Major League Baseball managers don't like proposed pitching rule for 2020 season

Key Points
  • The new MLB three-batter minimum rule will require pitchers to face at least three hitters or pitch to the end of a half-inning before a pitching change can be made.
  • MLB officials are hoping the change will decrease the average time per game.
  • The proposed rule is slated to take effect next season.
Joe Madden speaks to the media as he was introduced today as the new manager of the Los Angeles Angels during a press conference at Angel Stadium of Anaheim on October 24, 2019 in Anaheim, California.
Jayne Kamin-Oncea | Getty Images

SAN DIEGO – Surrounded by over a dozen reporters at the Major League Baseball winter meetings in San Diego, Joe Maddon did not sugarcoat his feelings when asked about a proposed new league rule.

"I don't like it," Maddon, the new Los Angeles Angels manager, said Monday. "I didn't like it from the beginning; I don't quite get it."

The two-time World Series manager is referring to a proposed three-batter minimum rule, which would require pitchers beginning next season to face at least three hitters or pitch to the end of a half-inning before a team can change pitchers.

MLB officials are hoping the change will decrease the average time per game, which the league has been attempting to address over the years.

Maddon said he's all for changes to increase the pace and shorten the length of a game. But this new rule can change a team's strategy, which he called "sacred."

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"Anything that deals with strategy," he said, "I'm not into it. Anything that deals with pace, I'm into it."

Previous rules allowed pitchers to face at least one batter before managers made a pitching change. Managers were allowed to match the best-handed pitcher to the opponent's batter. Hence, a lefty versus lefty is usually a better match than a left-handed pitcher versus a right-handed hitter, which generally gives the hitter an advantage.

The new rule takes away the ability to change a pitcher for a single batter, which Maddon and others said is unfair since MLB still allows pinch hitters, which can be substituted at any time during nonactive plays.

"It will change the way you manage a little bit," said Joe Girardi, the new manager of the Philadelphia Phillies and a former manager of the New York Yankees.

Washington Nationals manager Dave Martinez, who just led his team to a World Series title in October, said the rule change is "going to be hard" for teams.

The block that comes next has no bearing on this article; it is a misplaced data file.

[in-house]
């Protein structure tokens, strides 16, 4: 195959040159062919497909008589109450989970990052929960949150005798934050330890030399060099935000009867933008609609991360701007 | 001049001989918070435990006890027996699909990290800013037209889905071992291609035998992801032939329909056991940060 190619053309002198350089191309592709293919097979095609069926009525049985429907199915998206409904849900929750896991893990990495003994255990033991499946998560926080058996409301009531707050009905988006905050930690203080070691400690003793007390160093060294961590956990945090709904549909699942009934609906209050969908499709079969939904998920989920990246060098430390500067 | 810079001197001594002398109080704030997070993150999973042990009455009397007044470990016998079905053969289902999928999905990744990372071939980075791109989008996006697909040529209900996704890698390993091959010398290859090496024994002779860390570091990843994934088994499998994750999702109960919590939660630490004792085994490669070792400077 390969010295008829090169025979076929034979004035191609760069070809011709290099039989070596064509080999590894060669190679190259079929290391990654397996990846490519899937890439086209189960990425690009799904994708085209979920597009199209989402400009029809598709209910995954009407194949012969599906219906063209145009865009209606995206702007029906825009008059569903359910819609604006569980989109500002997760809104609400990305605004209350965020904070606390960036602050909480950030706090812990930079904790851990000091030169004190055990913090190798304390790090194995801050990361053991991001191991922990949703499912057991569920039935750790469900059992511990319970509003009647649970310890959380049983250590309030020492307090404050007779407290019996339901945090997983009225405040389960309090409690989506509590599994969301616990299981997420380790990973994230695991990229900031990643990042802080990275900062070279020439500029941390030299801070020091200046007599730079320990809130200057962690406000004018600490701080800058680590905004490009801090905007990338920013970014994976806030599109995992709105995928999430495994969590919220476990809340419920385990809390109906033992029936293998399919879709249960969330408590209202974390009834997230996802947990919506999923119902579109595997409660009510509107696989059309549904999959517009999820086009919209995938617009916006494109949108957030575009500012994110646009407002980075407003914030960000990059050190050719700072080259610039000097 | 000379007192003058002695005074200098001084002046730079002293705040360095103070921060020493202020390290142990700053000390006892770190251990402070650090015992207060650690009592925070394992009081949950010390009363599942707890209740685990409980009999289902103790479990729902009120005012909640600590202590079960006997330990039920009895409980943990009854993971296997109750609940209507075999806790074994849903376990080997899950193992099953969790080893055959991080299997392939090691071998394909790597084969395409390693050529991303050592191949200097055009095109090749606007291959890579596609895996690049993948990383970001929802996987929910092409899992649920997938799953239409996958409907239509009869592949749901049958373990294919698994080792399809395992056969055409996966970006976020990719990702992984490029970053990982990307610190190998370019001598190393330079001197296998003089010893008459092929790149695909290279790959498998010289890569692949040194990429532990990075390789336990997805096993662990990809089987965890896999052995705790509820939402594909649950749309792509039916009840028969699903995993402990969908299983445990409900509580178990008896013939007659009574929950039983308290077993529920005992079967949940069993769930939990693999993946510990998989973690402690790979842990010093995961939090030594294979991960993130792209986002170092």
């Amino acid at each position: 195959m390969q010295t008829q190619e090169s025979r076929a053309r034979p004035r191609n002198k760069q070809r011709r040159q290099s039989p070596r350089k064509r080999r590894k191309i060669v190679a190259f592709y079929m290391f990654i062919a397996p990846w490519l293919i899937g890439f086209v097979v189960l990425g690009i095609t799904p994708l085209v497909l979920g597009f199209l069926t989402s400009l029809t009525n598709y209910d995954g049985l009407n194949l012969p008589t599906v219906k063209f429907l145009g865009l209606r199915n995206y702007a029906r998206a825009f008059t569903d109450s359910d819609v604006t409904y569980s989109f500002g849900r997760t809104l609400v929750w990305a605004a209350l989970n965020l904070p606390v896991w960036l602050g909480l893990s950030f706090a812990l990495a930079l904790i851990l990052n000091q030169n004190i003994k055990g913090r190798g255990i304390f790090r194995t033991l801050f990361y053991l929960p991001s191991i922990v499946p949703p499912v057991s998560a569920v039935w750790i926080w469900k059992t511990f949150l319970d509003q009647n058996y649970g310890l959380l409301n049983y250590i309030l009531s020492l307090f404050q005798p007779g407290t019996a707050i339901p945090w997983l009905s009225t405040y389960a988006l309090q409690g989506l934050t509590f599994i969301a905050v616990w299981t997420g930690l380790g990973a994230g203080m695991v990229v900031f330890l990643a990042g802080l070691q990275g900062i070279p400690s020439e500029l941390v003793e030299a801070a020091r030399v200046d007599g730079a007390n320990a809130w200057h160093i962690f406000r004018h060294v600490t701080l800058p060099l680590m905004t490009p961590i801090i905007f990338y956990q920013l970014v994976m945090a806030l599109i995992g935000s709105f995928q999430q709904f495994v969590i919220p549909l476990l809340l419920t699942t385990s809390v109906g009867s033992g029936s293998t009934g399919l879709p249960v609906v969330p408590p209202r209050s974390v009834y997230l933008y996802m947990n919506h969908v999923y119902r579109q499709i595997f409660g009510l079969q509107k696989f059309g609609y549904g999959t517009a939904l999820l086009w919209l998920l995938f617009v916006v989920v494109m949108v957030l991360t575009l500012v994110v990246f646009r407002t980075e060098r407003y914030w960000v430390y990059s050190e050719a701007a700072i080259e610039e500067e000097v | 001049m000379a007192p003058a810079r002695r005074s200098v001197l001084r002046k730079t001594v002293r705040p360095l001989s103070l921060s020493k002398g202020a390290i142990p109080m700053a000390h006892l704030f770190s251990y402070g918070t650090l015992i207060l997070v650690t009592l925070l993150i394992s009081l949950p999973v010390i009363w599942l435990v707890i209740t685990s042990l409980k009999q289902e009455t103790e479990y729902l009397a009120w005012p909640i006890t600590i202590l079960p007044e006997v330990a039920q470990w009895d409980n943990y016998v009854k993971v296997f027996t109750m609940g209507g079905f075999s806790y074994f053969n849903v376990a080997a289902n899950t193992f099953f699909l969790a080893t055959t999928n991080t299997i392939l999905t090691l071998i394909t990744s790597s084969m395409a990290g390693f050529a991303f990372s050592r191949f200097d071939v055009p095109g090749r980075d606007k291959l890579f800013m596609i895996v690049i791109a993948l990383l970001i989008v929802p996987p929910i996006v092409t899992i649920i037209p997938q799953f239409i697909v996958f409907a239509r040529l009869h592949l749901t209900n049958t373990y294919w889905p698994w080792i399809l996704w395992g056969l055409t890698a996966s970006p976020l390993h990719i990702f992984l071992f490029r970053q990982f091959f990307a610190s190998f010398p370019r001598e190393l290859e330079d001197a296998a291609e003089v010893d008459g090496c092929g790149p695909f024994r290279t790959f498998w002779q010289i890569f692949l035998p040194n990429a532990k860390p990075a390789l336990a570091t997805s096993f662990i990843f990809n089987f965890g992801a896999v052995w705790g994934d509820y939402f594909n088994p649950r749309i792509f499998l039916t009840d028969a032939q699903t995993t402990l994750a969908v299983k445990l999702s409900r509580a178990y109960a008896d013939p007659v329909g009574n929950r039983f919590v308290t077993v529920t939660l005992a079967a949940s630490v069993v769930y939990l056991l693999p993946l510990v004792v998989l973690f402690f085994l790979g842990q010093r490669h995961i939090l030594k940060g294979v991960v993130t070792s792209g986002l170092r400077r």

Manager Dave Martinez #4 of the Washington Nationals takes the ball from Anibal Sanchez #19 during a pitching change during Game 3 of the 2019 World Series between the Houston Astros and the Washington Nationals at Nationals Park on Friday, October 25, 2019 in Washington, District of Columbia.
Alex Trautwig | Major League Baseball | Getty Images

The rule change will undoubtedly impact roster moves as more teams will seek pitchers who have success against both right and lefty batters. Oakland Athletics manager Bob Melvin said it's one reason the team re-signed left-handed reliever Jake Diekman to a two-year deal valued at $7.5 million.

"He's got a great history against right-handed hitters," Melvin said.

Though MLB has not publicly made the rule official for the 2020 season, most team managers at the winter meetings anticipate the change. On the league's website, it says previous rules regarding pitching changes "will be in effect through the end of the 2019 season."

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And while all managers aren't in favor of the change, the players union doesn't appear thrilled either.

The league can add the rule without approval from the player's association. MLB Players Association Executive Director Tony Clark told The Associated Press earlier this month that players were "concerned" about discussions involving rule changes in an attempt to decrease game time.

"If we want to make extraordinary changes, call it something else," Clark said. "Don't call it baseball."

But like it or not, MLB appears headed for the move, and managers aren't waiting around to modify their strategies for next season.

"It's an adjustment you're going to have to make," Melvin said. "If that's what they throw at us, that's what they throw at us."